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Mini-Stonehenge find 'important'
"Bluehenge", named for the hue of the 27 stones from Wales which once formed it, has been described by researchers as a "very important" find.
All that now exists of the 5,000-year-old site are a series of holes where the dolerite monoliths once stood.
Bluehenge lies at the end of the "Avenue" - a pathway connecting the larger Stonehenge to the River Avon.
The remains of the monument was unearthed over the summer by researchers from Sheffield University.
It is thought it was erected around the same time as its neighbour Stonehenge.
The circle was made using the Preseli spotted dolerite stone.
It is a chemically altered igneous rock - harder than granite - which was mined in the Preseli Mountains in Pembrokeshire and dragged 200 miles to the site on the banks of the river.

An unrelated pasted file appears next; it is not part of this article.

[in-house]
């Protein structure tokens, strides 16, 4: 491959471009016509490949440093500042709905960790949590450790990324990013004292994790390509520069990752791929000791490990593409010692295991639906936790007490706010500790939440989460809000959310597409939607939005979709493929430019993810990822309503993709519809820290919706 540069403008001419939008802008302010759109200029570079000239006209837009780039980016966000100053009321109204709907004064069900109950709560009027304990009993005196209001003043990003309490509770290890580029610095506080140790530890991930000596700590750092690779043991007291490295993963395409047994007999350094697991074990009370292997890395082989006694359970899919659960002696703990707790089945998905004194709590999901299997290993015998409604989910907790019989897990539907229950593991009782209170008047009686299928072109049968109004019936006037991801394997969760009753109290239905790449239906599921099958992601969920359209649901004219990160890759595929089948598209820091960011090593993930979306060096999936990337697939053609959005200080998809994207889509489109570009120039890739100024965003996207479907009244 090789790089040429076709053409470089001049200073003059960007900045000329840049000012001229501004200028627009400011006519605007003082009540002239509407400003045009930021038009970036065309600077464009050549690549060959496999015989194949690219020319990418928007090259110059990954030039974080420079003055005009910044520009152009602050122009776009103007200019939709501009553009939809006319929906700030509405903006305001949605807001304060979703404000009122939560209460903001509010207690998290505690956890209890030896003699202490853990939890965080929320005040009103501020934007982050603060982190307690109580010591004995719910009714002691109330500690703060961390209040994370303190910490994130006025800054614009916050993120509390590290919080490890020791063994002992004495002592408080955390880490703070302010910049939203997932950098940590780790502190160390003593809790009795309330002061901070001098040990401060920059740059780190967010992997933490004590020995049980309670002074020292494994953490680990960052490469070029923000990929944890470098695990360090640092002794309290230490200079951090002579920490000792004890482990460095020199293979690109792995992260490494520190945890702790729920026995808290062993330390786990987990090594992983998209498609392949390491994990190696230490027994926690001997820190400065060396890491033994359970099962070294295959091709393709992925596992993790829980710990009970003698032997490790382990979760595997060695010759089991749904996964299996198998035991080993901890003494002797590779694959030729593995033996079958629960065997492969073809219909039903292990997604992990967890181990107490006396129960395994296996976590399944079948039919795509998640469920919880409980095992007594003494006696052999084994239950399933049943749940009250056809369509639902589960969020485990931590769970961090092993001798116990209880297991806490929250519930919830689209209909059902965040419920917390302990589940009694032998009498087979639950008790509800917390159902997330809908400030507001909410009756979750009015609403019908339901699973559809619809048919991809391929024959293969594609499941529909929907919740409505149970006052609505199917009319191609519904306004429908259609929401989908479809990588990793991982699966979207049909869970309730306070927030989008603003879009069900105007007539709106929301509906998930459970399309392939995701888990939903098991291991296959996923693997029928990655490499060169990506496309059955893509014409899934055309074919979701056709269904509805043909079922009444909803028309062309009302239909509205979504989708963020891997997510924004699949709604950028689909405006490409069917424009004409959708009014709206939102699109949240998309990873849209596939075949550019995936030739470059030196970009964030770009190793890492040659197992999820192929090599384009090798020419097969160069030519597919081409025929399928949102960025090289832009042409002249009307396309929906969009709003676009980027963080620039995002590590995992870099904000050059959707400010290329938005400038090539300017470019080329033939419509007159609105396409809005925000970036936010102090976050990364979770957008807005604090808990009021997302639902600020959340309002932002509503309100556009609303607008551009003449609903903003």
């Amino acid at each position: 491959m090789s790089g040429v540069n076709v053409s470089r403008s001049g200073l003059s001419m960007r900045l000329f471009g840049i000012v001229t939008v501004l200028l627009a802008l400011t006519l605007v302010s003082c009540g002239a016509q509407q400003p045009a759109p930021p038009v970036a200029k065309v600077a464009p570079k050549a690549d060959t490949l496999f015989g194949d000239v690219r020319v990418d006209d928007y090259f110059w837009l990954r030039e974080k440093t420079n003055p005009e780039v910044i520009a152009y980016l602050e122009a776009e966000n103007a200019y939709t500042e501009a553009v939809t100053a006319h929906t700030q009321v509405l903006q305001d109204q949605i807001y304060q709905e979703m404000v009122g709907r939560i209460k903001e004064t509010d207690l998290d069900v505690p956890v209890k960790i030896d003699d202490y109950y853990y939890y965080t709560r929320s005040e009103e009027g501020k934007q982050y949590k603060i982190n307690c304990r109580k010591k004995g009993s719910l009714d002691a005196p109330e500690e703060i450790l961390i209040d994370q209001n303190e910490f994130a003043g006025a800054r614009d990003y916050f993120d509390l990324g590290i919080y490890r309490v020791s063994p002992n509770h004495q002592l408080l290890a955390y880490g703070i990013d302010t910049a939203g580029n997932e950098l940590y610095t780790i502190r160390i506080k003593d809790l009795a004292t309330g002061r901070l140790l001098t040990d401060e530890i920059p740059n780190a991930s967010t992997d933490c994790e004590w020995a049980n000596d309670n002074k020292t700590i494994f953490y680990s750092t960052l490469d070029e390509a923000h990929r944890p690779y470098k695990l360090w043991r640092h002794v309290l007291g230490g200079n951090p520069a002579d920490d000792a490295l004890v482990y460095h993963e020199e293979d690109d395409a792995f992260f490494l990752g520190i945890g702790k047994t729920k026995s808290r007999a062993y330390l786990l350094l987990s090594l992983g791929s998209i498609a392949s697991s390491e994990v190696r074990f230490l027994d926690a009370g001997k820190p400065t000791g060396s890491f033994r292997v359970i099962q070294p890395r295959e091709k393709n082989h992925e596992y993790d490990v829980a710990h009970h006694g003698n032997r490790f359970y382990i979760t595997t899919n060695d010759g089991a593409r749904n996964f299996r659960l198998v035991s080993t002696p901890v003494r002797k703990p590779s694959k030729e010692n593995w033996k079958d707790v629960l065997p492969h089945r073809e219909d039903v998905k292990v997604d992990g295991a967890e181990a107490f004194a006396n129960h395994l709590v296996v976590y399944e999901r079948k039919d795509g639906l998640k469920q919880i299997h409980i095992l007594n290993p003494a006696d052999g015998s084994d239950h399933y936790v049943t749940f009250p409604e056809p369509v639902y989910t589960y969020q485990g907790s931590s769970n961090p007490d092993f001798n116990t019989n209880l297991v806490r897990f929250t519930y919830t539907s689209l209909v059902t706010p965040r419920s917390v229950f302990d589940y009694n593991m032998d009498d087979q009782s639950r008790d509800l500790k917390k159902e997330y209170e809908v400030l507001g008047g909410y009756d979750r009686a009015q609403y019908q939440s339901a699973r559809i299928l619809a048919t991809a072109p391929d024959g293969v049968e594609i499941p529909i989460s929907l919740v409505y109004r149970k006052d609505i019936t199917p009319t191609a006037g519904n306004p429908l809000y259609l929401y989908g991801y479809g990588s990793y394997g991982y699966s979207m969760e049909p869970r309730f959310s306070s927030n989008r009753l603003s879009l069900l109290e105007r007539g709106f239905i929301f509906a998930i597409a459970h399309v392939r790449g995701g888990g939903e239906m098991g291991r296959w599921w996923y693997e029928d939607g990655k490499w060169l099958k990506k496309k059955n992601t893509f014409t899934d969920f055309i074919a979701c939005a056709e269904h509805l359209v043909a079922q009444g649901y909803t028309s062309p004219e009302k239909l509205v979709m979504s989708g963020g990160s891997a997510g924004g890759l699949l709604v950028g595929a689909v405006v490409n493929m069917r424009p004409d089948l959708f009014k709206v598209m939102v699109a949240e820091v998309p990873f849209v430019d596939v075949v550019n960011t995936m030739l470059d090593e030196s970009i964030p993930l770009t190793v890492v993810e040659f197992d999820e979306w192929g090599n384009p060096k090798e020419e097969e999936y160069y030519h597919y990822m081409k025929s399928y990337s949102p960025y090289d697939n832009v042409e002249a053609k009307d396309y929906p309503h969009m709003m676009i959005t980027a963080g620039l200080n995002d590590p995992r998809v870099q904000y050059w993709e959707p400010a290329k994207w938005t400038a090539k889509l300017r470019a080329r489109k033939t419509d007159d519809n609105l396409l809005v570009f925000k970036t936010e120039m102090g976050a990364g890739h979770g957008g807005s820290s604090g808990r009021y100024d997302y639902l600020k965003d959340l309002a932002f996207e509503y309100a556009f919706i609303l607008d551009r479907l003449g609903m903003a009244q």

Full details of the Bluehenge discovery will be published in February.
The new stone circle is 10m (33 ft) in diameter and was surrounded by a henge – a ditch with an external bank.
The standing stones marked the end of the Avenue that leads from the River Avon to Stonehenge, a 1¾-mile long (2.8km) processional route constructed at the end of the Stone Age - or the Neolithic period.
The outer henge around the stones was built around 2400 BC, but arrowheads found in the stone circle indicate that the stones were put up as much as 500 years earlier.
When the newly discovered circle’s stones were removed by Neolithic tribes, they may, according to the team, have been dragged to Stonehenge, to be incorporated within its major rebuilding around 2500 BC.
It's often the case that things that defy an explanation or that simply don't suit our accepted historical story are carefully "adapted" and "translated" until they support the existing belief.